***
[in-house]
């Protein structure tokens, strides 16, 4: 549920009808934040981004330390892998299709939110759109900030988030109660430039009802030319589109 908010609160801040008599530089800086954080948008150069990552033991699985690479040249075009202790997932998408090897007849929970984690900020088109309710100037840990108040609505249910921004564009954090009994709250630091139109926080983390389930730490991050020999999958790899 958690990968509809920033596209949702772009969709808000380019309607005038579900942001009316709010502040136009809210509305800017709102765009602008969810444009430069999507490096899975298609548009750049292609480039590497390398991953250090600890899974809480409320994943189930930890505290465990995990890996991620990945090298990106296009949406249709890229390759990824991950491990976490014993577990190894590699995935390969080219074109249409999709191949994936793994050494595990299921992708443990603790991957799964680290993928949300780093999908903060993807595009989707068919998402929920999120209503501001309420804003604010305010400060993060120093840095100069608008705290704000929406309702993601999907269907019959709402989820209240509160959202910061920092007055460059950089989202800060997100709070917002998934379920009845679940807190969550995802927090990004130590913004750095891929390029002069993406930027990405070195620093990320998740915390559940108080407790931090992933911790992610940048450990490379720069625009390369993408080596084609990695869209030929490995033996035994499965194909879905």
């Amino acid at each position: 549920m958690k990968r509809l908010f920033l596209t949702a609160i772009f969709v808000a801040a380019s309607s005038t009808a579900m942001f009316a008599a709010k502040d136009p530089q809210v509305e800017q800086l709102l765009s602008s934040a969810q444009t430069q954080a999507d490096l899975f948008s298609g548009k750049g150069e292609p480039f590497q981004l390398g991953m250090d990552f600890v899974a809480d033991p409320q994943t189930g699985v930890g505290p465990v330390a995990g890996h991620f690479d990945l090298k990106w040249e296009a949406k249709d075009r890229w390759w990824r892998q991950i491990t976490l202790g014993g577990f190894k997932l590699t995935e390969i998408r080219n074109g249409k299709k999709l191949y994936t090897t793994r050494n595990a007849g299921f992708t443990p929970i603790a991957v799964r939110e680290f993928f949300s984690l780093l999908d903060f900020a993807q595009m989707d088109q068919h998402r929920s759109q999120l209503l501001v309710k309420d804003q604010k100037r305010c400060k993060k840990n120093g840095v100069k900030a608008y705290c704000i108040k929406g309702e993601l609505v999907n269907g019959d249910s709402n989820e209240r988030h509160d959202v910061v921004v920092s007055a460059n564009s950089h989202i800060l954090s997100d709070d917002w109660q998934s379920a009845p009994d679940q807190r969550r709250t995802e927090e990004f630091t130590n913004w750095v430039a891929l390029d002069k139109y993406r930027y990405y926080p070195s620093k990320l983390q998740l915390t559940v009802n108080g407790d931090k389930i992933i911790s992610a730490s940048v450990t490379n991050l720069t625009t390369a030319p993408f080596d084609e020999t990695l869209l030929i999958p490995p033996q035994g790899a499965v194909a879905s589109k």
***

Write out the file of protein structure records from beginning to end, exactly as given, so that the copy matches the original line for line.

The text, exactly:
[in-house]
């Protein structure tokens, strides 16, 4: 549920009808934040981004330390892998299709939110759109900030988030109660430039009802030319589109 908010609160801040008599530089800086954080948008150069990552033991699985690479040249075009202790997932998408090897007849929970984690900020088109309710100037840990108040609505249910921004564009954090009994709250630091139109926080983390389930730490991050020999999958790899 958690990968509809920033596209949702772009969709808000380019309607005038579900942001009316709010502040136009809210509305800017709102765009602008969810444009430069999507490096899975298609548009750049292609480039590497390398991953250090600890899974809480409320994943189930930890505290465990995990890996991620990945090298990106296009949406249709890229390759990824991950491990976490014993577990190894590699995935390969080219074109249409999709191949994936793994050494595990299921992708443990603790991957799964680290993928949300780093999908903060993807595009989707068919998402929920999120209503501001309420804003604010305010400060993060120093840095100069608008705290704000929406309702993601999907269907019959709402989820209240509160959202910061920092007055460059950089989202800060997100709070917002998934379920009845679940807190969550995802927090990004130590913004750095891929390029002069993406930027990405070195620093990320998740915390559940108080407790931090992933911790992610940048450990490379720069625009390369993408080596084609990695869209030929490995033996035994499965194909879905």
């Amino acid at each position: 549920m958690k990968r509809l908010f920033l596209t949702a609160i772009f969709v808000a801040a380019s309607s005038t009808a579900m942001f009316a008599a709010k502040d136009p530089q809210v509305e800017q800086l709102l765009s602008s934040a969810q444009t430069q954080a999507d490096l899975f948008s298609g548009k750049g150069e292609p480039f590497q981004l390398g991953m250090d990552f600890v899974a809480d033991p409320q994943t189930g699985v930890g505290p465990v330390a995990g890996h991620f690479d990945l090298k990106w040249e296009a949406k249709d075009r890229w390759w990824r892998q991950i491990t976490l202790g014993g577990f190894k997932l590699t995935e390969i998408r080219n074109g249409k299709k999709l191949y994936t090897t793994r050494n595990a007849g299921f992708t443990p929970i603790a991957v799964r939110e680290f993928f949300s984690l780093l999908d903060f900020a993807q595009m989707d088109q068919h998402r929920s759109q999120l209503l501001v309710k309420d804003q604010k100037r305010c400060k993060k840990n120093g840095v100069k900030a608008y705290c704000i108040k929406g309702e993601l609505v999907n269907g019959d249910s709402n989820e209240r988030h509160d959202v910061v921004v920092s007055a460059n564009s950089h989202i800060l954090s997100d709070d917002w109660q998934s379920a009845p009994d679940q807190r969550r709250t995802e927090e990004f630091t130590n913004w750095v430039a891929l390029d002069k139109y993406r930027y990405y926080p070195s620093k990320l983390q998740l915390t559940v009802n108080g407790d931090k389930i992933i911790s992610a730490s940048v450990t490379n991050l720069t625009t390369a030319p993408f080596d084609e020999t990695l869209l030929i999958p490995p033996q035994g790899a499965v194909a879905s589109k």